Collins, who the Hawks drafted at No. 19 in 2017, has been one of the team’s core young pieces since his arrival and is now the longest-tenured player on the team at age 23. He has grown into a skilled offensive player and was one of five in the NBA to average a 20-plus point and 10-plus rebound double-double last season, with 21.6 points and 10.1 rebounds. The other four players: Milwaukee’s Giannis Antetokounmpo (29.6 points, 13.7 rebounds), Philadelphia’s Joel Embiid (23.4 points, 11.8 rebounds), Minnesota’s Karl-Anthony Towns (26.5 points, 10.8 rebounds) and Denver’s Nikola Jokic (20.2 points, 10.2 rebounds).
He also led the Hawks in 3-point shooting last season (40.1%). One of the biggest questions surrounding Collins is his defensive ability and if he can improve enough in that area. He did take a step forward last season, and was more active with 1.6 blocks per game compared with 0.6 the season before, but coach Lloyd Pierce is looking for Collins to become more physical in Year 4.
The Hawks view Collins as a power forward, though he can play center, as well. Questions about his future with the franchise were raised when the Hawks added players who potentially overlap in power forward Danilo Gallinari and rookie center Onyeka Okongwu, who likely will be able to play some at the 4 eventually, as well.
However, it should be noted Collins is nine years younger than Gallinari, who hasn’t reached the 70-game mark in a single season since tearing his ACL in 2013. And although Okongwu may be able to play power forward in the future, Collins is a much more proven and established player there.
The Hawks may choose to let things play out and see how Collins produces when on a more talented roster and surrounded by guys who will compete for playing time. They also would get a chance to see how Collins fits with the rest of the frontcourt in Gallinari, Okongwu and Clint Capela. While there’s not a huge downside to this, they’d be taking a calculated risk. If Collins has a stellar season and increases his value, teams could make him a big offer that would be difficult for the Hawks to match.
As impressive as Collins’ numbers were last season, he did so in a smaller sample size (41 games). He was suspended for 25 games for violating the NBA’s drug policy and the Hawks’ season was cut 15 games short because of the pandemic. The year before that, he played in 61 games, missing time with an ankle injury. He played in 74 games as a rookie, but started only 24.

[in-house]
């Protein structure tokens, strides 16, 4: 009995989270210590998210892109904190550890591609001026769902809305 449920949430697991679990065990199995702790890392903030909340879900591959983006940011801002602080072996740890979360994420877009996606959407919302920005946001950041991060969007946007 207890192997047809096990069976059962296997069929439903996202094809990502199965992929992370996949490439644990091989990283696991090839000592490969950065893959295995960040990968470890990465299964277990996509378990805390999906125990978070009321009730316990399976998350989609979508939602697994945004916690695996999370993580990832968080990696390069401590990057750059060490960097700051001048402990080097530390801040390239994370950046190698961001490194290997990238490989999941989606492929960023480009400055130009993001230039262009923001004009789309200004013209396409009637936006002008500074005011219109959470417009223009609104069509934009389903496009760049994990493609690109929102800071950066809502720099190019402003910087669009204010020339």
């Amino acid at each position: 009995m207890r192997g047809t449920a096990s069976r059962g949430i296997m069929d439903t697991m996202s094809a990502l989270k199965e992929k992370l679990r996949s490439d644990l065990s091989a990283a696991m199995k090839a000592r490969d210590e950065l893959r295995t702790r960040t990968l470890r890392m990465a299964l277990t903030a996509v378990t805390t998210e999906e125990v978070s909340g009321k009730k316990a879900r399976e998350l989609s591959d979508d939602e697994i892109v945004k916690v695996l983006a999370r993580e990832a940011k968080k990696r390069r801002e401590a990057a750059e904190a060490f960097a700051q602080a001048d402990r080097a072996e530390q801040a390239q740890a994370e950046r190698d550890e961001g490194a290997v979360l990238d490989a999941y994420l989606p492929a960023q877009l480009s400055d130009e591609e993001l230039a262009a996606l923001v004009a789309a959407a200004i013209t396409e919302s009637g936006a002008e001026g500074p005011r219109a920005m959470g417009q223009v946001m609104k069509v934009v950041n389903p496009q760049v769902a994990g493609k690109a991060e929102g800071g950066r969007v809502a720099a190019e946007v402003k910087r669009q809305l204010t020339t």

As far as national recognition goes, Collins tends to be underrated. Some of that may be the result of the Hawks rebuilding for three years and just now having expectations to win and get back into the playoffs. But Collins thinks not playing a full season yet contributes to that and is hoping to stay healthy and available for the full 72-game season this season, which has been shortened as the NBA calendar shifted.
“I always end up saying, whether it being my rookie year, not playing as many games as I should have with the new coaching and whatnot, and then my injury and my suspension, I feel like every year, it’s always been something, you know what I mean?” Collins said.
“I’ve never had a full (82-game) season, and I honestly think that’s what it is, personally. But as we know, basketball is more than just basketball on the court, as well, it’s a bunch of different things, politics and whatnot.
“But I honestly just think it’s my lack of having a full season under my belt and being able to just prove myself night in and night out. Knock on wood, I’m praying that everything goes swell and smoothly in all areas and aspects for this year, and I can complete that.”
Regardless of what happens, Collins will play another season in Atlanta, and his goals for the season are pretty simple: “To be an All-Star, to lead my team to the playoffs, to win, at minimum, and I feel like that’s for every one of our guys.”